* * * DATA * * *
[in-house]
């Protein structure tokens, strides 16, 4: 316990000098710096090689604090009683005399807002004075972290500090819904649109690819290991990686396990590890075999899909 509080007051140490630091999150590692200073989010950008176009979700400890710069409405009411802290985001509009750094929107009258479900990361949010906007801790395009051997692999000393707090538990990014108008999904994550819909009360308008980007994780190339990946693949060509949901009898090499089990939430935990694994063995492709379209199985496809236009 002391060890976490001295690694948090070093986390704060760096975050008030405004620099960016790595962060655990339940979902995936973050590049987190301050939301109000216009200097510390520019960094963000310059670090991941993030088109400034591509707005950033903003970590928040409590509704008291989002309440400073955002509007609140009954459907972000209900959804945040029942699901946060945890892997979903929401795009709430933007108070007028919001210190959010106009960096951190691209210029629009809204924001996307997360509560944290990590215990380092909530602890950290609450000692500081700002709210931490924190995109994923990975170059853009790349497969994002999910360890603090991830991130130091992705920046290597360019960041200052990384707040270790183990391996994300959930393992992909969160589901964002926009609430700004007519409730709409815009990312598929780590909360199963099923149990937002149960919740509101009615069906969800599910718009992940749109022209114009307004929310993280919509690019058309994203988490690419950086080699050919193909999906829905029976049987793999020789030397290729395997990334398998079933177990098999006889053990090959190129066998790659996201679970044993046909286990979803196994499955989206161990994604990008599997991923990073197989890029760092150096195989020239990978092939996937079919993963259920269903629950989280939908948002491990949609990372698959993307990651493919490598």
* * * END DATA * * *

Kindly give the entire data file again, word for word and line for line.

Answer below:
[in-house]
């Protein structure tokens, strides 16, 4: 316990000098710096090689604090009683005399807002004075972290500090819904649109690819290991990686396990590890075999899909 509080007051140490630091999150590692200073989010950008176009979700400890710069409405009411802290985001509009750094929107009258479900990361949010906007801790395009051997692999000393707090538990990014108008999904994550819909009360308008980007994780190339990946693949060509949901009898090499089990939430935990694994063995492709379209199985496809236009 002391060890976490001295690694948090070093986390704060760096975050008030405004620099960016790595962060655990339940979902995936973050590049987190301050939301109000216009200097510390520019960094963000310059670090991941993030088109400034591509707005950033903003970590928040409590509704008291989002309440400073955002509007609140009954459907972000209900959804945040029942699901946060945890892997979903929401795009709430933007108070007028919001210190959010106009960096951190691209210029629009809204924001996307997360509560944290990590215990380092909530602890950290609450000692500081700002709210931490924190995109994923990975170059853009790349497969994002999910360890603090991830991130130091992705920046290597360019960041200052990384707040270790183990391996994300959930393992992909969160589901964002926009609430700004007519409730709409815009990312598929780590909360199963099923149990937002149960919740509101009615069906969800599910718009992940749109022209114009307004929310993280919509690019058309994203988490690419950086080699050919193909999906829905029976049987793999020789030397290729395997990334398998079933177990098999006889053990090959190129066998790659996201679970044993046909286990979803196994499955989206161990994604990008599997991923990073197989890029760092150096195989020239990978092939996937079919993963259920269903629950989280939908948002491990949609990372698959993307990651493919490598």